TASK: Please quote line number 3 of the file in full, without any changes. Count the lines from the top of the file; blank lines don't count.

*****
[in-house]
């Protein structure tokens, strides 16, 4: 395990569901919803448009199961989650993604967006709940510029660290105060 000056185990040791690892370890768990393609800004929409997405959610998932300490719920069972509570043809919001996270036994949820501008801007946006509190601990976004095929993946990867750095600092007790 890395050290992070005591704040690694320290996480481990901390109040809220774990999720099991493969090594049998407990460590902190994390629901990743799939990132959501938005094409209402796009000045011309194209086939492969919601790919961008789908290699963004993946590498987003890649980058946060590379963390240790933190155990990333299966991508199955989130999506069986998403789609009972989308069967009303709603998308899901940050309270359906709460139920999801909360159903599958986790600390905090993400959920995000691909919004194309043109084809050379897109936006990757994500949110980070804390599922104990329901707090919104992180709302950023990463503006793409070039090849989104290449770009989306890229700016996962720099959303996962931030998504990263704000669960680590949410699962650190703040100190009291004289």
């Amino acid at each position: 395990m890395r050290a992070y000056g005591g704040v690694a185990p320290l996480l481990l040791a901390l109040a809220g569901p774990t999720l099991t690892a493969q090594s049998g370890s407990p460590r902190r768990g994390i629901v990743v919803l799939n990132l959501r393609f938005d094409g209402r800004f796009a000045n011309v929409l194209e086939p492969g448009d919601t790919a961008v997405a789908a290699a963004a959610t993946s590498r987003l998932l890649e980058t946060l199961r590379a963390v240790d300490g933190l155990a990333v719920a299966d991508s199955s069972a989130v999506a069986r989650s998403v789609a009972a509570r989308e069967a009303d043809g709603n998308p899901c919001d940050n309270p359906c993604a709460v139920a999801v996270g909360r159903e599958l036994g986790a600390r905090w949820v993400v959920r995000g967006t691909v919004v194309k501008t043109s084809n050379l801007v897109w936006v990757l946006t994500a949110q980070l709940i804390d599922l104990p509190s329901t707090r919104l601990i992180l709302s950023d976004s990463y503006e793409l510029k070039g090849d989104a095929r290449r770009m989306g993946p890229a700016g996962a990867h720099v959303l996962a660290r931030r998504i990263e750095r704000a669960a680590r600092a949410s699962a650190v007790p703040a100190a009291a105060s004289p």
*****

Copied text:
């Amino acid at each position: 395990m890395r050290a992070y000056g005591g704040v690694a185990p320290l996480l481990l040791a901390l109040a809220g569901p774990t999720l099991t690892a493969q090594s049998g370890s407990p460590r902190r768990g994390i629901v990743v919803l799939n990132l959501r393609f938005d094409g209402r800004f796009a000045n011309v929409l194209e086939p492969g448009d919601t790919a961008v997405a789908a290699a963004a959610t993946s590498r987003l998932l890649e980058t946060l199961r590379a963390v240790d300490g933190l155990a990333v719920a299966d991508s199955s069972a989130v999506a069986r989650s998403v789609a009972a509570r989308e069967a009303d043809g709603n998308p899901c919001d940050n309270p359906c993604a709460v139920a999801v996270g909360r159903e599958l036994g986790a600390r905090w949820v993400v959920r995000g967006t691909v919004v194309k501008t043109s084809n050379l801007v897109w936006v990757l946006t994500a949110q980070l709940i804390d599922l104990p509190s329901t707090r919104l601990i992180l709302s950023d976004s990463y503006e793409l510029k070039g090849d989104a095929r290449r770009m989306g993946p890229a700016g996962a990867h720099v959303l996962a660290r931030r998504i990263e750095r704000a669960a680590r600092a949410s699962a650190v007790p703040a100190a009291a105060s004289p």